The point of terrorism is not just killing people. That’s simple, basic murder. The killing of innocents is only a tactic of terrorism. The real strategy is to trigger the neurological fear process in society at large. This could largely explain our outrage and our solidarity with Paris, embodied in the “je suis charlie” message, and our simultaneous seeming indifference to the Boko Haram attack that killed 2,000 people in Nigeria the same week. Twelve people in Paris triggered a movement, while 2,000 in Nigeria hardly earned a headline. Our unequal outrage is both irrational and predictable. We share more common culture with France, there’s video footage, and most importantly, the attackers in Paris were out to create terror, not simply slaughter people. Fear was the intention, and murder was the method.
So the question is, is it working? Is terrorism having an impact on us? To my disappointment, I think it may be, and for a simple reason: in fear is power.
When I took international politics as an undergrad, our professor revealed: “Power is the ability to make another party take a course of action they otherwise would not have taken.” I wonder, by reacting, are we in fact empowering these violent madmen, and promoting their vision? It is their actions that make them murderers, but our fear that renders them as terrorists.
Terrorism brings out the worst in all parties. After the Charlie Hebdo attacks, I was struck by the seething vitriol that once again alluded to our role in a global war, a crusade between the supposed “West” and “Islam.” Don’t be mistaken, I too condemn this disgusting affront on all humanity, but when the passions really flair is when we all begin to betray our values. Judge Jeanine Pirro makes an impassioned and horrifying plea, “We need to kill them!” on Fox News.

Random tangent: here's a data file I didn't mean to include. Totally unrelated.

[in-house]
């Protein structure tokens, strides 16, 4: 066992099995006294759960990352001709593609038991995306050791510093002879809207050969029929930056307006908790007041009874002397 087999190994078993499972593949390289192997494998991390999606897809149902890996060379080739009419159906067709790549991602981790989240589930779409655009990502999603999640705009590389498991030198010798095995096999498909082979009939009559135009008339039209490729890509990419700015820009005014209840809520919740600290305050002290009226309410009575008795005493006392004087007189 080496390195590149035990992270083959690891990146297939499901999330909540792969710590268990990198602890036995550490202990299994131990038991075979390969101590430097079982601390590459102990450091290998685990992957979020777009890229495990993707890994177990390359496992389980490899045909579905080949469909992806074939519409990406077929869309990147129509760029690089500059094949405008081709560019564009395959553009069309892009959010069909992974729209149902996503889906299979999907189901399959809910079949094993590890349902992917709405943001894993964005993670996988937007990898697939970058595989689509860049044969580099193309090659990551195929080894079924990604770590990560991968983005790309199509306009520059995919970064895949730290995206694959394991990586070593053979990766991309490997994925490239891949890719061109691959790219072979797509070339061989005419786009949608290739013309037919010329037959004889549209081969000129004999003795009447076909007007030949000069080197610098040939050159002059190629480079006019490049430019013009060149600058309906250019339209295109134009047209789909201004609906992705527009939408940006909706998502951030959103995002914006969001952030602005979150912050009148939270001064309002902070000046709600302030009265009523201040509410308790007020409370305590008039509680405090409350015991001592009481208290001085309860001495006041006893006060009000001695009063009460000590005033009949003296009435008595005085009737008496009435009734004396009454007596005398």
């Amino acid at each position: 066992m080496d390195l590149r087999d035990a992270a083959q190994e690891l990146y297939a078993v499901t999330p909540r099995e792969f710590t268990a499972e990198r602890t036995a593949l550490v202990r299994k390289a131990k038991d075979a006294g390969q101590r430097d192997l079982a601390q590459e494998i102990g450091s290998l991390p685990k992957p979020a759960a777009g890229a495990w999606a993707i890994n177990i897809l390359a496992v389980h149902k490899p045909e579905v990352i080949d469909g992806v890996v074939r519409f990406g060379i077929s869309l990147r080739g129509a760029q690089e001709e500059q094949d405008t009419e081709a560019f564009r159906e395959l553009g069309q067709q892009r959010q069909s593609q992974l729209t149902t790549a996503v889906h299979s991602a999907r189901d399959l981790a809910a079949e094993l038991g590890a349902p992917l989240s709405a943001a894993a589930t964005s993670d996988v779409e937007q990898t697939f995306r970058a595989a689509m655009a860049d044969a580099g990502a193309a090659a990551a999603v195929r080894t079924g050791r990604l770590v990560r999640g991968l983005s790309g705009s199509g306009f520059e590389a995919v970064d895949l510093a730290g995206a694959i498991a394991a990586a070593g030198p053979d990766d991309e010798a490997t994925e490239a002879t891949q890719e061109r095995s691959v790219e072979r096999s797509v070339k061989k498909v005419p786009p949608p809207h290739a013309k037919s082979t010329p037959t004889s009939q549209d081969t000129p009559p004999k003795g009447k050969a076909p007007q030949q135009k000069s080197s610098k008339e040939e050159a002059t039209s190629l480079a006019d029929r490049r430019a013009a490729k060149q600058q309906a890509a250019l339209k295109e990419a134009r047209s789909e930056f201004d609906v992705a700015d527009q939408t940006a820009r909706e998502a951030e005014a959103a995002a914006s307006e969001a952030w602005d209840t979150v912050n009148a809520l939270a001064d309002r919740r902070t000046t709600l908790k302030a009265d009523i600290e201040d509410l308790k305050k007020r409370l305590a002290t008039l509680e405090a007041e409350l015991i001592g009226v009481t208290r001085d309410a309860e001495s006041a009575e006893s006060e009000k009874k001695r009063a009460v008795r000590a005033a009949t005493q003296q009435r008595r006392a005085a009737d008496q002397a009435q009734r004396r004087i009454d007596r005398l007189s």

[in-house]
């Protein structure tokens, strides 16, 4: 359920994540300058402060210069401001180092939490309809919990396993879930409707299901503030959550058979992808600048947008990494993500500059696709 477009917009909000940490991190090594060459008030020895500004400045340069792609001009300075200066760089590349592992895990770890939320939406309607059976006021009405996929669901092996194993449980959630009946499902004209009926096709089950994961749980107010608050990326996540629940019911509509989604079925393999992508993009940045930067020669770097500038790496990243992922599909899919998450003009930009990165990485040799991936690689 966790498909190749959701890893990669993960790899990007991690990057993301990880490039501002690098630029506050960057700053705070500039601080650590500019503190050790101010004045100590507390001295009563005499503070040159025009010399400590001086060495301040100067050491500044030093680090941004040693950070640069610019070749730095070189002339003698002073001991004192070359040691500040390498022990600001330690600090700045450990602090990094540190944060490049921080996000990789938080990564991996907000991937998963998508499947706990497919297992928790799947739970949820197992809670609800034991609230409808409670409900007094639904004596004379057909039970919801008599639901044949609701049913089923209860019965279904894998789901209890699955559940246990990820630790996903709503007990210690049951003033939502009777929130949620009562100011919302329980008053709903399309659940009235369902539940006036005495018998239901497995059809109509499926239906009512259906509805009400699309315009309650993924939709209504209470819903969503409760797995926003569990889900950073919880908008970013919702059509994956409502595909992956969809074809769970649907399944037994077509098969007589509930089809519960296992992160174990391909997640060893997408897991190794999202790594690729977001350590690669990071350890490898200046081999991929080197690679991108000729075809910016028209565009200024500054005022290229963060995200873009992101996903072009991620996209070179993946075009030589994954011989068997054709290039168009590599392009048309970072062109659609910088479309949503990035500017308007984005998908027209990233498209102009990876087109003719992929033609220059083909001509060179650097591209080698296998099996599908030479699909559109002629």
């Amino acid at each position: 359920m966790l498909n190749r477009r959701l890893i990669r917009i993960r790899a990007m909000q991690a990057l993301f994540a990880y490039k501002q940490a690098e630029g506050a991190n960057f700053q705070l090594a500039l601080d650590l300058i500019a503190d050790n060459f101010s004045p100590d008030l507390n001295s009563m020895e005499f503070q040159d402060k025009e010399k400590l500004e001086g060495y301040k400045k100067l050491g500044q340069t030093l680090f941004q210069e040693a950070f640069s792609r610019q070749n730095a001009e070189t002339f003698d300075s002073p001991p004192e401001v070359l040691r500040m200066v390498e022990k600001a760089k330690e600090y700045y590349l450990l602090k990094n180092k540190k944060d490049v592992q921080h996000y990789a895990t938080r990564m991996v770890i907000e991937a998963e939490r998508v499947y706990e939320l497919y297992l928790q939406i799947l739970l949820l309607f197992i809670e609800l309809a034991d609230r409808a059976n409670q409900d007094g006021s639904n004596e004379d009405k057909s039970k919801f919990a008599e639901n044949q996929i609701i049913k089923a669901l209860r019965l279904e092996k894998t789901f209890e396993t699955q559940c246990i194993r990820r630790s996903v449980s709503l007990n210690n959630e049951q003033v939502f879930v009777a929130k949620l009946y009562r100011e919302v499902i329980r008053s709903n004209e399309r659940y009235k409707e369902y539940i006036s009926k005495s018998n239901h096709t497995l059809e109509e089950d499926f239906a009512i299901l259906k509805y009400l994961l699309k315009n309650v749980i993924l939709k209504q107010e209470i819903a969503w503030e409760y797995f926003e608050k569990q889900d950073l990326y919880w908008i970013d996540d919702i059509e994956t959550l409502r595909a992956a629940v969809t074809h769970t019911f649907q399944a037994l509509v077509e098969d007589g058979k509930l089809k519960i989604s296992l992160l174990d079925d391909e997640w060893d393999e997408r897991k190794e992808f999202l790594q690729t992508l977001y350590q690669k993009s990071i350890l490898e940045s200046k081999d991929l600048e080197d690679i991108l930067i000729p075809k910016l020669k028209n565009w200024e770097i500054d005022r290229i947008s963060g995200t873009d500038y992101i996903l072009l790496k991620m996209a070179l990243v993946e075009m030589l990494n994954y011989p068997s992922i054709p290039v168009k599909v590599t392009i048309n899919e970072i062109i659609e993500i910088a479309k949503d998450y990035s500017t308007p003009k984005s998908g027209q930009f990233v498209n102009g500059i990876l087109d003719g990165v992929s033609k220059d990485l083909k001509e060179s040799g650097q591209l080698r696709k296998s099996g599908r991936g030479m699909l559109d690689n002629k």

She then commits all the sins that fear leads us to, promotes an exclusively military response, demands allies to be “with us or against us,” praises our non-democratic allies, like Egyptian President Al-Sissi, conflates Pakistan with Arabs, suggests supporting war crimes, and a slew of other emotionally driven self-defeating reactions. I suggest you watch it all the way through, as she defends Islamophobia and argues against interfaith dialogue.
It’s easy to want to dismiss her as misinformed, but she isn’t just some ignorant outlier. She embodies all of our instinctual reactions to terrorism. She’s now been recruited into this cosmic war between civilizations. Many of us have.
This is not a case for pacifism. Despite founding a global organization dedicated to building interfaith cohesion, I too have my limits. I don’t believe Gandhi could have stopped Hitler. But, I do recognize when we’ve been played. When someone manipulated us, and bet on our predictable irrationality, to get what they want. Stephen Covey says aptly that: “There’s space between stimulus and response.” Recognizing this pattern of reactive fear as a society is the first step to rising above our instinct for bloodlust, and course-correct. Only in conquering our fear can we defeat terrorism.
This article was originally published by Huffington Post on February 19, 2015.